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Benefits and Harms of Antihypertensive Treatment in Low-Risk Patients with Mild Hypertension

Sheppard JP, Stevens S, Stevens R, Martin U, Mant J, Hobbs FDR, McManus RJ. JAMA Intern Med. October 29, 2018. [CrossRef]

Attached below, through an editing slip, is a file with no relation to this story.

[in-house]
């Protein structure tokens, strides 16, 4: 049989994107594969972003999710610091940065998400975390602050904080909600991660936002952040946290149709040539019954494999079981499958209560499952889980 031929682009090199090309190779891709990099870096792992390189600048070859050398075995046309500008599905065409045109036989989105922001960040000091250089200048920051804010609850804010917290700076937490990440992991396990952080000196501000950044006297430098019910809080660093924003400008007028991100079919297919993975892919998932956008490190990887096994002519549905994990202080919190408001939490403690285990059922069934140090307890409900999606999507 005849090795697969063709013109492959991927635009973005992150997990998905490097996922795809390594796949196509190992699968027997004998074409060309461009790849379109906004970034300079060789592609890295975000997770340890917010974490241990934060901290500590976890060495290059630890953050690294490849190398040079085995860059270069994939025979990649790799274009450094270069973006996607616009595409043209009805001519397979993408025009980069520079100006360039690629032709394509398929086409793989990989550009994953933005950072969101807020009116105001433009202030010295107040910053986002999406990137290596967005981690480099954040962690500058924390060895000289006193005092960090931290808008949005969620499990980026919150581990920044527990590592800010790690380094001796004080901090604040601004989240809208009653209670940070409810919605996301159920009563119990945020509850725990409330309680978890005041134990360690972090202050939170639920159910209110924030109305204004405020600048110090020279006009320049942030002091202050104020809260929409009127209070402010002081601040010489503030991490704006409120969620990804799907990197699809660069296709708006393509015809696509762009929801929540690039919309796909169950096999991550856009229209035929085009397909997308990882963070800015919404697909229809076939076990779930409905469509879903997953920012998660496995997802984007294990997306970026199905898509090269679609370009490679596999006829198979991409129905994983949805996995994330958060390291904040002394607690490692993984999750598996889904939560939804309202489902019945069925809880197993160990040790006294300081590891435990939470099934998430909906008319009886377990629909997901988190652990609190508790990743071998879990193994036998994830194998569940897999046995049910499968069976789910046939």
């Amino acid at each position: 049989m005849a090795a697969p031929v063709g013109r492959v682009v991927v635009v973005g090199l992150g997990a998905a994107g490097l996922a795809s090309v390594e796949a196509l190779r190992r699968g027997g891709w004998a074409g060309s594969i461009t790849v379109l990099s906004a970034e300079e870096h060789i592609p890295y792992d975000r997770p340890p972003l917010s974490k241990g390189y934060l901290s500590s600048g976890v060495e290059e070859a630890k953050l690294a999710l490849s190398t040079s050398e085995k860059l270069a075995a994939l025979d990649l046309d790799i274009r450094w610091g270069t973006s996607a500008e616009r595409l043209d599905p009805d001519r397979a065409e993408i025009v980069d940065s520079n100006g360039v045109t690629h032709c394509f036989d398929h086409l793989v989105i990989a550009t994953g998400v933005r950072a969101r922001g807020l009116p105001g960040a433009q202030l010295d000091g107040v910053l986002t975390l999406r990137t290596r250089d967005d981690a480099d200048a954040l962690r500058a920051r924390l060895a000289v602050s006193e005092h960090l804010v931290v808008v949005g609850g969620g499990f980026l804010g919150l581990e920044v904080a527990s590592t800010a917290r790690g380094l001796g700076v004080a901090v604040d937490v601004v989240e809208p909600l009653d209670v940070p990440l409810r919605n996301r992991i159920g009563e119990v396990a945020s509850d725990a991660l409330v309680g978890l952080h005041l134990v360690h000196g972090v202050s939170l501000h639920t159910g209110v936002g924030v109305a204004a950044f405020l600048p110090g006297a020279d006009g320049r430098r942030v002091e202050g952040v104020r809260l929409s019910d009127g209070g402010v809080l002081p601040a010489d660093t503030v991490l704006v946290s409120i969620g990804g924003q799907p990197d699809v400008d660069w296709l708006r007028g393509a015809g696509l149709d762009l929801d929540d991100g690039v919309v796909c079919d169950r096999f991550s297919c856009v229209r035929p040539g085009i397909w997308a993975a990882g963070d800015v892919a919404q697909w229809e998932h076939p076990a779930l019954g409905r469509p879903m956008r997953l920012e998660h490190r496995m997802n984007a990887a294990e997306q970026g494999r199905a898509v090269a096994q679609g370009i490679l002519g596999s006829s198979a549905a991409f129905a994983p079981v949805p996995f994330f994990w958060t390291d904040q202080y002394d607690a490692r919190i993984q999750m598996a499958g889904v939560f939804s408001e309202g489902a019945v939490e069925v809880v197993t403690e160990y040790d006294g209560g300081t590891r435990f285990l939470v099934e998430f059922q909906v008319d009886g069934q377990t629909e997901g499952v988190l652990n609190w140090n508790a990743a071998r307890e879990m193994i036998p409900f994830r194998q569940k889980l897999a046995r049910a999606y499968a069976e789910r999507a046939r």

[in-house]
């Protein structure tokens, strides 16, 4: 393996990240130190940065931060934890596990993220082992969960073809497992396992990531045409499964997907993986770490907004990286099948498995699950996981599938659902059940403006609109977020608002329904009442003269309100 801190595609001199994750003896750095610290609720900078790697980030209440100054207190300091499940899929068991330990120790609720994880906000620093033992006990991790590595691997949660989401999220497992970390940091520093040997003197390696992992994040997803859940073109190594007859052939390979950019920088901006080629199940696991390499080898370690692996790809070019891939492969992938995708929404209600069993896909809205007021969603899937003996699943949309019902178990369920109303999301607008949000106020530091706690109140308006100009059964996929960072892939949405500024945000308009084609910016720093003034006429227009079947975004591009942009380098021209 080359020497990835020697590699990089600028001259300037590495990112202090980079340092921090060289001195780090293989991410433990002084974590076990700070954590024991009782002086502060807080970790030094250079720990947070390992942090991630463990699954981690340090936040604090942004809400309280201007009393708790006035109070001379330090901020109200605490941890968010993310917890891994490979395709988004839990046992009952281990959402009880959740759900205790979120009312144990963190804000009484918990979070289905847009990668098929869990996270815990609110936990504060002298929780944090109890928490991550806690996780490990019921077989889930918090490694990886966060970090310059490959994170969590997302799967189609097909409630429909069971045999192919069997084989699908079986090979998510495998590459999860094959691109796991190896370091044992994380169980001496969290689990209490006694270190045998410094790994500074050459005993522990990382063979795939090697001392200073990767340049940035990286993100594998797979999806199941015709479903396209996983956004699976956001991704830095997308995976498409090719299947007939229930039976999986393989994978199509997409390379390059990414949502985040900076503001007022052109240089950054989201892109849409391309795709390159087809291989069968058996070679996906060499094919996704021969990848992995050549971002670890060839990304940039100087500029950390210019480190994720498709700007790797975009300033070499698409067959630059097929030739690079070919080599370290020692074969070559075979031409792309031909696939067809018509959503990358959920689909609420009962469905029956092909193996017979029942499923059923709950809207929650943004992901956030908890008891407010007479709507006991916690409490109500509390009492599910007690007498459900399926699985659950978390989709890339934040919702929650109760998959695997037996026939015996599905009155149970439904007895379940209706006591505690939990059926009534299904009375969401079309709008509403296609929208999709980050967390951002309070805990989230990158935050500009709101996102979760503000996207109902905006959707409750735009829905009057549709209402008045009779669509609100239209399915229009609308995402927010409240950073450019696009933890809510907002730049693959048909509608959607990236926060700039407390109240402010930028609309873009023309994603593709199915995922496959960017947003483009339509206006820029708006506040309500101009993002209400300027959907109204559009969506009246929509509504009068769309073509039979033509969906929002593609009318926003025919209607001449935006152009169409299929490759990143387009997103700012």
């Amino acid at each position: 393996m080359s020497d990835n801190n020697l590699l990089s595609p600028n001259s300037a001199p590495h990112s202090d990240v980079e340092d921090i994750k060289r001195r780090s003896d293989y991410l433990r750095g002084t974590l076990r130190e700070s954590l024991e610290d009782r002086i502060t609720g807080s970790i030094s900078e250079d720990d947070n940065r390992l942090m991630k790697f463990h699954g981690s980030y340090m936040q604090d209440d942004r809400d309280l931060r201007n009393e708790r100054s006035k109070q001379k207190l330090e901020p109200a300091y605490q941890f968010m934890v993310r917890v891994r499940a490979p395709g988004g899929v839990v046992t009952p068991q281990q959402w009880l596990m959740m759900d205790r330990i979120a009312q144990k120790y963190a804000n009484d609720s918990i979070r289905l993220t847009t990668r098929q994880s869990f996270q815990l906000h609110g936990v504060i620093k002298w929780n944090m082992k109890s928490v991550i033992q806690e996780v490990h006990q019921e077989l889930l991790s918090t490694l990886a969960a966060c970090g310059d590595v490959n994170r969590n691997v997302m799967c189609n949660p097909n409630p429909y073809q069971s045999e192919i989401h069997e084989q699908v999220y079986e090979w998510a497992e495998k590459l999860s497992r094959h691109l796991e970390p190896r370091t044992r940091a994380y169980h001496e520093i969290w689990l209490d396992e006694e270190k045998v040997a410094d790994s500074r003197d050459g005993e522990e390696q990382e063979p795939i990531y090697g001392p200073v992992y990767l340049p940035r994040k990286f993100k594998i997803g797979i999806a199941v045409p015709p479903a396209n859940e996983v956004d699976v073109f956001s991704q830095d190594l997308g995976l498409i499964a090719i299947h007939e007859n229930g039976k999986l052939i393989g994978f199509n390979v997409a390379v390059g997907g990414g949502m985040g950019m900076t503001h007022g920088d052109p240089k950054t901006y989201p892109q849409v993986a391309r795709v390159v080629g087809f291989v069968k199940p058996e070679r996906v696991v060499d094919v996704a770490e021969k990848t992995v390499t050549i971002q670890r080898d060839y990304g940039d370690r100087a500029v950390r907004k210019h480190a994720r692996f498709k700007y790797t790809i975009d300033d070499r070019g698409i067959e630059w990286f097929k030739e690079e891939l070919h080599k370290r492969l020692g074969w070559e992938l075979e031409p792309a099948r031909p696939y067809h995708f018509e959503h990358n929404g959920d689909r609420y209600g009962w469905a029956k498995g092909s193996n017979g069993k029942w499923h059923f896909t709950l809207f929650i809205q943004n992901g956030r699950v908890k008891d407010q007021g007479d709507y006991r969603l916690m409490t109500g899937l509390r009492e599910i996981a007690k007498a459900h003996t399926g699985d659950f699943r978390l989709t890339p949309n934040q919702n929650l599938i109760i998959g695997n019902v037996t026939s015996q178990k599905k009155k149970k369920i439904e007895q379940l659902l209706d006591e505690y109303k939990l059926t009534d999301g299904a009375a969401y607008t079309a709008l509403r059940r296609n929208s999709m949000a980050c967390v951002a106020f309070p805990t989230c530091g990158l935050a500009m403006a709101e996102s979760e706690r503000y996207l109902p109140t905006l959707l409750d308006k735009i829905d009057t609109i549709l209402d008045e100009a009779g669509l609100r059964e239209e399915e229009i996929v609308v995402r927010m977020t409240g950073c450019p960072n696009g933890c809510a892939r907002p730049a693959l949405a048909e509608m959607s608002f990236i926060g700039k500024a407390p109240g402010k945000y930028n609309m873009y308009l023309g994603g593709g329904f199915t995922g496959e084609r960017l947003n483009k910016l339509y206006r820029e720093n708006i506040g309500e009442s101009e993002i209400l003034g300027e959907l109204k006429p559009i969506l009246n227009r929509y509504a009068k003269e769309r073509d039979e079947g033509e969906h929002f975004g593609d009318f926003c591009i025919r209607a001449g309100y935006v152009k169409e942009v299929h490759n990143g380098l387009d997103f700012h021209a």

Evidence to support initiation of pharmacologic treatment in low-risk patients with mild hypertension is inconclusive, with previous trials underpowered to demonstrate benefit. Clinical guidelines across the world are contradictory. In this longitudinal cohort study, data were extracted from the Clinical Practice Research Datalink, from January 1, 1998, through September 30, 2015, for patients aged 18 to 74 years who had mild hypertension (untreated blood pressure of 140/90-159/99 mm Hg) and no previous treatment. A total of 19,143 treated patients were matched to 19,143 similar untreated patients. During a median follow-up period of 5.8 years, no evidence of an association was found between antihypertensive treatment and mortality. Treatment was associated with an increased risk of adverse events, including hypotension, syncope, electrolyte abnormalities, and acute kidney injury. The authors found no evidence to support guideline recommendations that encourage initiation of treatment in patients with low-risk mild hypertension but an increased risk of adverse events.

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